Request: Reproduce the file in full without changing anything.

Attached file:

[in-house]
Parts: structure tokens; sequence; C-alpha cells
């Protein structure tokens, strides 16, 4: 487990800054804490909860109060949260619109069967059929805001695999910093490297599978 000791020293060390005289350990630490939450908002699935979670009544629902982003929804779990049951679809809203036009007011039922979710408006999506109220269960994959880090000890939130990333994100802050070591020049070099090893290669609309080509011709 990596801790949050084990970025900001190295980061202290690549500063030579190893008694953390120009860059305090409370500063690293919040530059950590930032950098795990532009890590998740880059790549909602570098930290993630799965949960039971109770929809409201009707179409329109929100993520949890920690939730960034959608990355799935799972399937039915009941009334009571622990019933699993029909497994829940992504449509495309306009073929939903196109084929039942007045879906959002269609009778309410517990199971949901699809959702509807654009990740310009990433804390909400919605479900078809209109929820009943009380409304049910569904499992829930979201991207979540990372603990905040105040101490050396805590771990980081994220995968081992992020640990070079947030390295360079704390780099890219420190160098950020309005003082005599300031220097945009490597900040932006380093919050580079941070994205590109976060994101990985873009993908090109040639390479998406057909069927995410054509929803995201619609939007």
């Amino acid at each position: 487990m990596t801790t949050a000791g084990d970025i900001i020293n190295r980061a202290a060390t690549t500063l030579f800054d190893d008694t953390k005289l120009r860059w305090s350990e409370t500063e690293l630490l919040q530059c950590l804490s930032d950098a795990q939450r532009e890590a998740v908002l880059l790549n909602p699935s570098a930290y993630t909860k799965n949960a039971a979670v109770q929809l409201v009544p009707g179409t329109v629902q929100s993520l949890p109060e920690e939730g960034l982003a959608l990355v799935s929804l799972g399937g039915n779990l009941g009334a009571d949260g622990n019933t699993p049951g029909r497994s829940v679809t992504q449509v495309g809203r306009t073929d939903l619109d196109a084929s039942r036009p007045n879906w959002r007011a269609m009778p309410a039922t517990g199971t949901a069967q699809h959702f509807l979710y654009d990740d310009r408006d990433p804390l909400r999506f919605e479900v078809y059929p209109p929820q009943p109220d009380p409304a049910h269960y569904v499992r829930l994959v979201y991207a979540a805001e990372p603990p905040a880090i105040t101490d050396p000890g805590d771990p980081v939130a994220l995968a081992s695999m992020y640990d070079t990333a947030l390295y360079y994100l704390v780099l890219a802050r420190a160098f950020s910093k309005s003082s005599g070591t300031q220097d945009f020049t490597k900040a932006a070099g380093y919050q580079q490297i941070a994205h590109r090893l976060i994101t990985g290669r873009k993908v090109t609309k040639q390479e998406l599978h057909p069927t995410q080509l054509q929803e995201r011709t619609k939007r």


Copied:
[in-house]
Parts: structure tokens; sequence; C-alpha cells
């Protein structure tokens, strides 16, 4: 487990800054804490909860109060949260619109069967059929805001695999910093490297599978 000791020293060390005289350990630490939450908002699935979670009544629902982003929804779990049951679809809203036009007011039922979710408006999506109220269960994959880090000890939130990333994100802050070591020049070099090893290669609309080509011709 990596801790949050084990970025900001190295980061202290690549500063030579190893008694953390120009860059305090409370500063690293919040530059950590930032950098795990532009890590998740880059790549909602570098930290993630799965949960039971109770929809409201009707179409329109929100993520949890920690939730960034959608990355799935799972399937039915009941009334009571622990019933699993029909497994829940992504449509495309306009073929939903196109084929039942007045879906959002269609009778309410517990199971949901699809959702509807654009990740310009990433804390909400919605479900078809209109929820009943009380409304049910569904499992829930979201991207979540990372603990905040105040101490050396805590771990980081994220995968081992992020640990070079947030390295360079704390780099890219420190160098950020309005003082005599300031220097945009490597900040932006380093919050580079941070994205590109976060994101990985873009993908090109040639390479998406057909069927995410054509929803995201619609939007």
């Amino acid at each position: 487990m990596t801790t949050a000791g084990d970025i900001i020293n190295r980061a202290a060390t690549t500063l030579f800054d190893d008694t953390k005289l120009r860059w305090s350990e409370t500063e690293l630490l919040q530059c950590l804490s930032d950098a795990q939450r532009e890590a998740v908002l880059l790549n909602p699935s570098a930290y993630t909860k799965n949960a039971a979670v109770q929809l409201v009544p009707g179409t329109v629902q929100s993520l949890p109060e920690e939730g960034l982003a959608l990355v799935s929804l799972g399937g039915n779990l009941g009334a009571d949260g622990n019933t699993p049951g029909r497994s829940v679809t992504q449509v495309g809203r306009t073929d939903l619109d196109a084929s039942r036009p007045n879906w959002r007011a269609m009778p309410a039922t517990g199971t949901a069967q699809h959702f509807l979710y654009d990740d310009r408006d990433p804390l909400r999506f919605e479900v078809y059929p209109p929820q009943p109220d009380p409304a049910h269960y569904v499992r829930l994959v979201y991207a979540a805001e990372p603990p905040a880090i105040t101490d050396p000890g805590d771990p980081v939130a994220l995968a081992s695999m992020y640990d070079t990333a947030l390295y360079y994100l704390v780099l890219a802050r420190a160098f950020s910093k309005s003082s005599g070591t300031q220097d945009f020049t490597k900040a932006a070099g380093y919050q580079q490297i941070a994205h590109r090893l976060i994101t990985g290669r873009k993908v090109t609309k040639q390479e998406l599978h057909p069927t995410q080509l054509q929803e995201r011709t619609k939007r």